‘Vaccine tram’ launched in Austria’s capital to help triple flu shots

'Vaccine tram' launched in Austria's capital to help triple flu shots
Medical staff wait for the opening of the mobile flu vaccination station "Impfbim" located in a tram in Vienna, Austria, on October 1, 2020. JOE KLAMAR / AFP
Vienna's trams can usually be seen gliding past Baroque palaces, but this winter, one of them will take on a new role: helping residents get the seasonal flu vaccine.

The “vaccine tram” was unveiled on Thursday as part of a campaign being launched by the city to provide residents with free vaccinations and thereby reduce any potential pressure on hospitals from coronavirus patients.

The Viennese are being urged to either register for a spot on the tram or to head to one of several health centres and around 600 doctors' offices where the vaccine is being administered.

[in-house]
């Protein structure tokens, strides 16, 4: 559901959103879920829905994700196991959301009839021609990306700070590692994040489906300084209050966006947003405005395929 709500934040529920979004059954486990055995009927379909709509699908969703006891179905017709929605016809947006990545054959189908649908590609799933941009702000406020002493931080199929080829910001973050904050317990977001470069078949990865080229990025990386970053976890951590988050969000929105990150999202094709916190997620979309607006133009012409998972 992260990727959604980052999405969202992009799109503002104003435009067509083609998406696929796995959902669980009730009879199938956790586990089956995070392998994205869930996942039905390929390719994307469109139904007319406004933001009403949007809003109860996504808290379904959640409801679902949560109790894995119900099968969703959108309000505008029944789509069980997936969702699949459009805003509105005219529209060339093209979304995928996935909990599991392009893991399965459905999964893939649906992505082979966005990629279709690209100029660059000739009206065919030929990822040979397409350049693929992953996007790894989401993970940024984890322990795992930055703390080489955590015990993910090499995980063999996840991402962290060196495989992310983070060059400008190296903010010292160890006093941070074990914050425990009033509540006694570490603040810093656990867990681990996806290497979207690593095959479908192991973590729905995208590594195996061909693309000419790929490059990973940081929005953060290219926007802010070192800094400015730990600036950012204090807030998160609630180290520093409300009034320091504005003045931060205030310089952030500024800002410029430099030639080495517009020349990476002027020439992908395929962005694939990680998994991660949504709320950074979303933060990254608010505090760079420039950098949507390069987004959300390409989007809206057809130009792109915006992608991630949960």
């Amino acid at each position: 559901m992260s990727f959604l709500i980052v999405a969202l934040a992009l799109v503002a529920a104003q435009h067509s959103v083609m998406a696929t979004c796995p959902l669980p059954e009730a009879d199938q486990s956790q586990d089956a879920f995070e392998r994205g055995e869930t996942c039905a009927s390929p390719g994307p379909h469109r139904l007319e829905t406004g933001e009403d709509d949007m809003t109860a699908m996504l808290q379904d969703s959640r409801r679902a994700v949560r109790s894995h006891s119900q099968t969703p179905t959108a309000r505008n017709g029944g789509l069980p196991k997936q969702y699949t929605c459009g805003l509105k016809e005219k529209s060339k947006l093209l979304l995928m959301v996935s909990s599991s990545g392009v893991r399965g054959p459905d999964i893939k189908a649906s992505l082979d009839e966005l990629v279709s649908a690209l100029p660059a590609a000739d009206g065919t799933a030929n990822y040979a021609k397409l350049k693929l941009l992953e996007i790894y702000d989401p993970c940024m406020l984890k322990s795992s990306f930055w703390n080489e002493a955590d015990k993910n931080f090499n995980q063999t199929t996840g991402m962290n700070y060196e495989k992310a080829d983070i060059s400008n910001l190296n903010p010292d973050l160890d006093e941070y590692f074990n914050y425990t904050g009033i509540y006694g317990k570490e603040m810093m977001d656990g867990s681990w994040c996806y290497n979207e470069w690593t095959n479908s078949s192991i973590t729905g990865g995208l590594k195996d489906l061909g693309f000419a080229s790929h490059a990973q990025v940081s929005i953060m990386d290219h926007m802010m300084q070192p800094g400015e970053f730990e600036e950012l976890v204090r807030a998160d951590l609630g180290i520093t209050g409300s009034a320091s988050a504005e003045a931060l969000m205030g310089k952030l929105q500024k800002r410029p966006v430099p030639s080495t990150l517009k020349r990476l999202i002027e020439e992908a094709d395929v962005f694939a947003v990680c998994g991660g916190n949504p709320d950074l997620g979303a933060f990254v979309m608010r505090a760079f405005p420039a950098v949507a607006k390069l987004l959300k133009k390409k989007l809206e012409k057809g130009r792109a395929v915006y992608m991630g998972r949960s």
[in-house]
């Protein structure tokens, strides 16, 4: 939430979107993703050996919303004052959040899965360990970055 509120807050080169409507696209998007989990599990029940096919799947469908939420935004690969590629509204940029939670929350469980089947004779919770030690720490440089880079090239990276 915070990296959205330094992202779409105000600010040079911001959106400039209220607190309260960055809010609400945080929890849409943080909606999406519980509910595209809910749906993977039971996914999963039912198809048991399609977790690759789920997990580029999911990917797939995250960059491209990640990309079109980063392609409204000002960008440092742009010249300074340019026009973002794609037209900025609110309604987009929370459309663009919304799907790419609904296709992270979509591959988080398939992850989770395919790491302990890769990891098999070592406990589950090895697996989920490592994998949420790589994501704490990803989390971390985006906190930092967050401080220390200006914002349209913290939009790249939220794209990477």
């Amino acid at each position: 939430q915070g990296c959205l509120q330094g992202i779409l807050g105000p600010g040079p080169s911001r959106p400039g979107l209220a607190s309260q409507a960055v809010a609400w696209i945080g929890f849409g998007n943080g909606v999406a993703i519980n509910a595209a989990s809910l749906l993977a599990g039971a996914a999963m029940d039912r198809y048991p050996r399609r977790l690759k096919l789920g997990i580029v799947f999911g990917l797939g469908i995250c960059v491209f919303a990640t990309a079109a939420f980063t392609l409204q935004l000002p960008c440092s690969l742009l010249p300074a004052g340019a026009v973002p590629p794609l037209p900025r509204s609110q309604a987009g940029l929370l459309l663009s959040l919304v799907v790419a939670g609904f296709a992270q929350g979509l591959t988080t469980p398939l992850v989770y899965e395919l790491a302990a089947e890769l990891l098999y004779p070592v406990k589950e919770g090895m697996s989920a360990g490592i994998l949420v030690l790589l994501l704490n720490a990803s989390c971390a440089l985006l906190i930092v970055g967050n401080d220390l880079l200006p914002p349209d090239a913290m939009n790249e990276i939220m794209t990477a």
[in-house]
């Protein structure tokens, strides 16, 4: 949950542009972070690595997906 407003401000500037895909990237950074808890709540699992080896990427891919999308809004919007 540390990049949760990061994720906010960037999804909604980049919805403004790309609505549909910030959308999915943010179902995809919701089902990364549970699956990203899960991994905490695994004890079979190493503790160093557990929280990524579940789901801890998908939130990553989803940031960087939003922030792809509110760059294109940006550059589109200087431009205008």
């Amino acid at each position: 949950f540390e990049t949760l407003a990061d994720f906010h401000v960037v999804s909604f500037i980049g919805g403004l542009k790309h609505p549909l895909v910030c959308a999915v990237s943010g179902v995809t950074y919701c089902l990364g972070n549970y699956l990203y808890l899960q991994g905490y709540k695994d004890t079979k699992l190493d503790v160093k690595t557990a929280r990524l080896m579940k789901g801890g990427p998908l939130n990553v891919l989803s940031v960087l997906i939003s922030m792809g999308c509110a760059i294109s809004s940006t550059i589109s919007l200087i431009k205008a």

The newly opened mobile flu vaccination station “Impfbim” located in a tram is pictured in Vienna, Austria, on October 1, 2020. JOE KLAMAR / AFP

“We think we can have a threefold increase of the vaccination rate this year and we hope to motivate many Viennese to get vaccinated,” Michael Ludwig, Vienna's mayor, said at an event to unveil the tram.

A medic checks the body temperature of a man before receiving a flu vaccine inside the mobile vaccination station “Impfbim” located in a tram in Vienna, Austria, on October 1, 2020.  JOE KLAMAR / AFP

The mayor added that the city has acquired 400,000 vaccines, enough to cover about 25 percent of the population.

“The aim is to get a large number of Viennese residents inoculated… so that the capacities in the hospitals remain free because we don't know what this winter will hold, in terms of coronavirus infections”, Ludwig said.

Medical staff make their last preparations before the opening of the mobile flu vaccination station “Impfbim” located in a tram in Vienna, Austria, on October 1, 2020. JOE KLAMAR / AFP

Currently, Vienna accounts for more than half of Austria's coronavirus infections, with close to 4,500 active cases.

Medical experts have warned that the medical system could come under strain if it is forced to deal with an influx of seasonal flu and coronavirus patients at the same time.

READ ALSO: Around Europe: How countries are battling to prevent a second wave of Covid-19

 

 

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